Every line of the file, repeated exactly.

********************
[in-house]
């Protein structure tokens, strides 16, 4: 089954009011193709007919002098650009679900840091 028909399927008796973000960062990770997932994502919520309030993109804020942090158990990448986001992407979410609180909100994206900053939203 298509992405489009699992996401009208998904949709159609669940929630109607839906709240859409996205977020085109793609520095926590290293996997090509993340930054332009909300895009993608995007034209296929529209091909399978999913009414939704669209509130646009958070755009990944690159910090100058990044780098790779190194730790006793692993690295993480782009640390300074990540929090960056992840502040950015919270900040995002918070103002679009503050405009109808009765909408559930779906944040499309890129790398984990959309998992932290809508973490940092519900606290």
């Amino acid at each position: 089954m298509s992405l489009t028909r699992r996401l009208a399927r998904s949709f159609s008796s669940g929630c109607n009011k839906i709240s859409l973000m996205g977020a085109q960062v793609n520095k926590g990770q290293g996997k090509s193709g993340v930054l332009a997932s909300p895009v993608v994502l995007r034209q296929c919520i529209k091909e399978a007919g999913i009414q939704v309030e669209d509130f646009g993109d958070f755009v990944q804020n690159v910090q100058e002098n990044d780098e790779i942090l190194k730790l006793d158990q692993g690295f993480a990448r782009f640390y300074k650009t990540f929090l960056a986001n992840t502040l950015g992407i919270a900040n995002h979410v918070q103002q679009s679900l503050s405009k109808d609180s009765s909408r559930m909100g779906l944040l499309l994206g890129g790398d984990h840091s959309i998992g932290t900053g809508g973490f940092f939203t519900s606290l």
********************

[in-house]
């Protein structure tokens, strides 16, 4: 089954009011193709007919002098650009679900840091 028909399927008796973000960062990770997932994502919520309030993109804020942090158990990448986001992407979410609180909100994206900053939203 298509992405489009699992996401009208998904949709159609669940929630109607839906709240859409996205977020085109793609520095926590290293996997090509993340930054332009909300895009993608995007034209296929529209091909399978999913009414939704669209509130646009958070755009990944690159910090100058990044780098790779190194730790006793692993690295993480782009640390300074990540929090960056992840502040950015919270900040995002918070103002679009503050405009109808009765909408559930779906944040499309890129790398984990959309998992932290809508973490940092519900606290």
């Amino acid at each position: 089954m298509s992405l489009t028909r699992r996401l009208a399927r998904s949709f159609s008796s669940g929630c109607n009011k839906i709240s859409l973000m996205g977020a085109q960062v793609n520095k926590g990770q290293g996997k090509s193709g993340v930054l332009a997932s909300p895009v993608v994502l995007r034209q296929c919520i529209k091909e399978a007919g999913i009414q939704v309030e669209d509130f646009g993109d958070f755009v990944q804020n690159v910090q100058e002098n990044d780098e790779i942090l190194k730790l006793d158990q692993g690295f993480a990448r782009f640390y300074k650009t990540f929090l960056a986001n992840t502040l950015g992407i919270a900040n995002h979410v918070q103002q679009s679900l503050s405009k109808d609180s009765s909408r559930m909100g779906l944040l499309l994206g890129g790398d984990h840091s959309i998992g932290t900053g809508g973490f940092f939203t519900s606290l």